Exceptional Parents, what connections have music or art formed for your Exceptional Children? How have they began to relate to people around them after being exposed to music? I truly believe that is the connection between all of us, sounds, waves, bring us all into harmony with one another. We need to encourage each other to reach out in this way, and we will grab the attention of our children, our family and friends, our world. Good luck on making connections through music and movement between you and your children. Until next time.


The Healing Art of Mapping and Music


Over the course of the last few weeks, I have seen a progressive change in Michael. He has become calmer, more focused, and more sensitive. He has his routine after school: snack, homework, then swinging in his basement swing while listening to music. After that, he goes on his Google Maps and navigate the city and then, under mine or his Dad’s watchful eye, he can look at some pop videos, usually just “lyrics only” as some of the content is questionable material for someone his age.

I think this routine works for him and gives me a chance to finish off some late day chores in the house. But mostly, I see that he is becoming more talkative. We talk about the music videos, what the songs mean, and he asks a lot of questions about where things are located, what streets, cross streets etc. This is Michael’s way of making sense of the world, and I am so glad he is finding his way. I and his Dad repeatedly tell him that his strengths lie in music and navigation. I also hear him singing the songs from the radio to himself or sometimes asking me if he forgets a tittle what the song is called. Usually though, is it Michael who tells me the name of the song. I have been wowed more than once when he has informed me which pop star sings which song.

 I used to worry so much when I saw how he wasn’t moving on from Barney. Now he is the one educating me on modern music! It’s very exciting to say the least. But most of all, what Michael has shown me, and continues to show me, is that anything is possible with time, with an open mind, and with a routine and order, a mind that was always anxious or stressed or stuck, can become unstuck. Yes, he will always struggle with anxiety and other issues, but he is learning to handle himself through these emotions. Other things will come with time.

Exceptional Parents, what have your Exceptional Children learned to do that have wowed you? What things did you not see coming and are so impressed that they mastered? Remember, our children’s ways of processing the world are different than ours. Their views are filtered through their own unique lens. Give them time to discover their talents, their strengths, and be there in the background to encourage them, as always. When they know they have you as a cheerleader, they will feel they can do anything. We all need that cheerleader in our lives. Until next time.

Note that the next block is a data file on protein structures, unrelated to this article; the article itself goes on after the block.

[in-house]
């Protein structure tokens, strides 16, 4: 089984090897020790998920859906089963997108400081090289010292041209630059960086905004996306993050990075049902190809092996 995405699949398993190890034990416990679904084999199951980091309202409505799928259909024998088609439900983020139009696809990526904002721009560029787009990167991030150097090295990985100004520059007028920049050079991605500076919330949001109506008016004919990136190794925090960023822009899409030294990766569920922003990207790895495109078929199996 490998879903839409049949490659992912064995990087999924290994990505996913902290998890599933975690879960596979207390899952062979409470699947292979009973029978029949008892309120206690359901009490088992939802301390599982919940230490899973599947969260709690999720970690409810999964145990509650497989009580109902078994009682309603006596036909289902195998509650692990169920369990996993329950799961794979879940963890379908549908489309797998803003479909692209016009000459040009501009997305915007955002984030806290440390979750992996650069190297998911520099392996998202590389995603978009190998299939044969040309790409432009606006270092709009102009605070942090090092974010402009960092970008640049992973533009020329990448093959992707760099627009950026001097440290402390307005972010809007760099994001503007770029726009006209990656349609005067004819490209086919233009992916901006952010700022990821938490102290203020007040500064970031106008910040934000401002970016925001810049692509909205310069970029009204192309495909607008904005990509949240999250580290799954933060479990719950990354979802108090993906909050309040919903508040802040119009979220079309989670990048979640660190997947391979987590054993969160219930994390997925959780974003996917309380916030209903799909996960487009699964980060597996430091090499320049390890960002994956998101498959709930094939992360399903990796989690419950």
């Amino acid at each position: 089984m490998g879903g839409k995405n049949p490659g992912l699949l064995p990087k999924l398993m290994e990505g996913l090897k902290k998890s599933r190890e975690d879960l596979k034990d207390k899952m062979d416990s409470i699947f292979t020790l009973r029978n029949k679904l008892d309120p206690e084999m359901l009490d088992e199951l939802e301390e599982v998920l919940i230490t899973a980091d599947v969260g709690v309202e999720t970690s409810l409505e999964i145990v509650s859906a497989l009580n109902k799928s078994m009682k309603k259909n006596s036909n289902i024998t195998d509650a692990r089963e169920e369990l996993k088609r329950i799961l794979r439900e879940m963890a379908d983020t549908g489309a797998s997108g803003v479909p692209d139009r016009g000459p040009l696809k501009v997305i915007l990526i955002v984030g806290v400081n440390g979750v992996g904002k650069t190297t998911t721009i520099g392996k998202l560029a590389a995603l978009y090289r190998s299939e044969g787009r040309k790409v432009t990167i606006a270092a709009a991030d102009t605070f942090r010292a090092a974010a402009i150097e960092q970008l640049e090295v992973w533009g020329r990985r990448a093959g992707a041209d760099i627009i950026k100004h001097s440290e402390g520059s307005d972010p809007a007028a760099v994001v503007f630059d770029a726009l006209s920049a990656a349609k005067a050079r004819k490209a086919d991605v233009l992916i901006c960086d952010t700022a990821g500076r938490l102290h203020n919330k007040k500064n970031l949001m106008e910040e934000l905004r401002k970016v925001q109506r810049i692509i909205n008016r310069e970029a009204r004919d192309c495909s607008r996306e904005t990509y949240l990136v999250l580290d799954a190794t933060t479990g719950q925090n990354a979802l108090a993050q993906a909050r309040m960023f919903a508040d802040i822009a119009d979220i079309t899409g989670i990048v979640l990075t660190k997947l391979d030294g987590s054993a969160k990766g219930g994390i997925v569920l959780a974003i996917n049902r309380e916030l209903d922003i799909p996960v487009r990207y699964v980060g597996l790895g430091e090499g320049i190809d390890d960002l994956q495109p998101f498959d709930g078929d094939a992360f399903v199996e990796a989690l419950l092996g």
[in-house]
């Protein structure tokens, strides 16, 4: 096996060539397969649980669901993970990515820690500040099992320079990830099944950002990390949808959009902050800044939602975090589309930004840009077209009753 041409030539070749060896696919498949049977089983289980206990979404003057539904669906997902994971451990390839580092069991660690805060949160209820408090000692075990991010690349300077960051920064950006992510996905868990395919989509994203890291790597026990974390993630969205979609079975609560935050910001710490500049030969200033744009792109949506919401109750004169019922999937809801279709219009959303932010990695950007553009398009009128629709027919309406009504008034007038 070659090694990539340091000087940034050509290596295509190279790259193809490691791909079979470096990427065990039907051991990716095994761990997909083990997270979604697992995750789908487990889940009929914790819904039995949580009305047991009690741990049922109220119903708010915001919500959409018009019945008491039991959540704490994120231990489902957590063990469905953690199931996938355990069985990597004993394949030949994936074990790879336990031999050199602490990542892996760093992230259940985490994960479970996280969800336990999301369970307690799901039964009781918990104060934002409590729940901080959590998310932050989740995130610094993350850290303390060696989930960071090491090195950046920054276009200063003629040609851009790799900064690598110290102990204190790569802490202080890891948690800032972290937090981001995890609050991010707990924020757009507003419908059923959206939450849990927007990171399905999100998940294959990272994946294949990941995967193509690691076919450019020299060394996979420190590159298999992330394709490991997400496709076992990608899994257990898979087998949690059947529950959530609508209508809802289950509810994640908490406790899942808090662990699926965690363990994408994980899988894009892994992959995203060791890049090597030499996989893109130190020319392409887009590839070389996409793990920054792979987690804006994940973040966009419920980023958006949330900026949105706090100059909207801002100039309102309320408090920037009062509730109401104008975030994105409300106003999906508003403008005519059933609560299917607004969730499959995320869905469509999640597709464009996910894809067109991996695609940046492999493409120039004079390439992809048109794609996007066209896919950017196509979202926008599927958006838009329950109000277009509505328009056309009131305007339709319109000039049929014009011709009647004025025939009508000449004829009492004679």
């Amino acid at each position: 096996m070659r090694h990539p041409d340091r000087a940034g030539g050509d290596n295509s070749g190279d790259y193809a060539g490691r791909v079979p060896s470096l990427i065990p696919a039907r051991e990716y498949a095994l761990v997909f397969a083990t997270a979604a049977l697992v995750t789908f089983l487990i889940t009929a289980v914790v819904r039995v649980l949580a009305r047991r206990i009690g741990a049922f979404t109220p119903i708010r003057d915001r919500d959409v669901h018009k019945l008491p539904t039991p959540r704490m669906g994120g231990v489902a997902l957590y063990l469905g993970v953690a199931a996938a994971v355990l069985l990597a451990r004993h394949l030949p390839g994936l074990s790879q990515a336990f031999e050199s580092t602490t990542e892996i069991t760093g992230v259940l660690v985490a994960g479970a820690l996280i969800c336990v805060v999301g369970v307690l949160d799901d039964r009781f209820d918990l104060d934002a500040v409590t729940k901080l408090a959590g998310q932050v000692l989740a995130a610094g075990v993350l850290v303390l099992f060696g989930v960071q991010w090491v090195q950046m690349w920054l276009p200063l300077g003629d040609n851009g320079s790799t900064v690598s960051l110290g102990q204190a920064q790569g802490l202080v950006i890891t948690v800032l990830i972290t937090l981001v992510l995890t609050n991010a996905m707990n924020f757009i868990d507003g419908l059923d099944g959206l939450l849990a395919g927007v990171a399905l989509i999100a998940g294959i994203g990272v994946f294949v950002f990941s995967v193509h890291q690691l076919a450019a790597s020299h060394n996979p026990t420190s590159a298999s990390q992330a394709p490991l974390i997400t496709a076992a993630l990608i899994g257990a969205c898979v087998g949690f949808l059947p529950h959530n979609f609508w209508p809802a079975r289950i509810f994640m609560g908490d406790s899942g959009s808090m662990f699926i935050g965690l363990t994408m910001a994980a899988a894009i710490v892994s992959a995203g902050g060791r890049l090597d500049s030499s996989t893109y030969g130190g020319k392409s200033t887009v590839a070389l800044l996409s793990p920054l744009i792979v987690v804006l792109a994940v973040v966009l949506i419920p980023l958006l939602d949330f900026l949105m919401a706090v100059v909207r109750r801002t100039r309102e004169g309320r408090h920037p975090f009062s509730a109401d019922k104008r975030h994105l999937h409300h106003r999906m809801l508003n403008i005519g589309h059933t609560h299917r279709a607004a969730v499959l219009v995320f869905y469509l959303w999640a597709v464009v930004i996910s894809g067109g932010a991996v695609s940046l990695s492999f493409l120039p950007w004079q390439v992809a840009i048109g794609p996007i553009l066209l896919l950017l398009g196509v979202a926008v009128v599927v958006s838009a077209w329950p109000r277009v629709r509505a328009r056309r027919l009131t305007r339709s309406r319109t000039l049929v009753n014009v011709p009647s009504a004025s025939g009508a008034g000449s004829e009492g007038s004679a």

Michael’s Love of Music Videos-Conflicting Exceptional Emotions


My little boy is growing up. And just like his Mom at his age, has developed a love for music, and music videos in particular. It was shocking to me at first though I am proud that he knows the songs and singers educating me for the first time, and that music helps him move, unwind and is part of his swing/stim routine in the basement. What worries me is the content on the videos, as it does most parents I’m sure. But the thing is Michael is so much more innocent than other kids. Mind you, I was very innocent too about matters of sex and other things at his age. It’s the more risque content out there that scares me and the availability of all music, tame and the not so tame on the internet. Thank God for “audio only”.  We have told Michael that he is not to watch any pop, rock or hip hop videos until his father and I have screened them first. The woman who hasn’t watched many music videos is now screening then whenever she can squeeze them in, but I digress. 🙂 Most of them are fine, but we have caught some “swear words,” so Michael now has learned to type two more words on the computer keyboard, “clean and audio.” I am proud that he is happy to just listen to the music and understands that the content is “not for little kids,” as we told him. Though the other day he did watch a video and forget, (I don’t know if on purpose), and saw the racy version of it. So far no questions, but we’ll see. Dad and I were each negligent in supervising him that day thinking the other one was nearby.


This is an amazing step, but I can’t help feeling a little worried. How can I explain some of the images to him that he may come across, some of the lyrics? So far I’ve managed well enough, and I knew this day was coming, still I worry about his innocence. How will he interpret this? My parents never worried about my brother and I. We are neuro typical (or neuro typical enough as a friend and I often joke), and the videos were not today’s level of racy. It’s an added dimension for parents of all kinds of kids. Still, what’s interesting is that I have this problem. Michael likes the teen scene. Maybe next we’ll be having arguments over designer clothes. That would be kinda cool. Of course he is still literal in how he interprets things and we have to be careful how we explain things, but this new problem I have is one I did not see coming. He likes when I sit down next to him to watch, and when I let him watch alone. We are bonding in a new way which is great.

What surprises have your Exceptional Children thrown your way? What issues did you not think you’d be dealing with yet or never? How are you dealing with them? It’s important you identify how you’ll tackle these issues with your kids Exceptional parents, so they can grow up confident in themselves, and you in trusting their abilities. Until next time.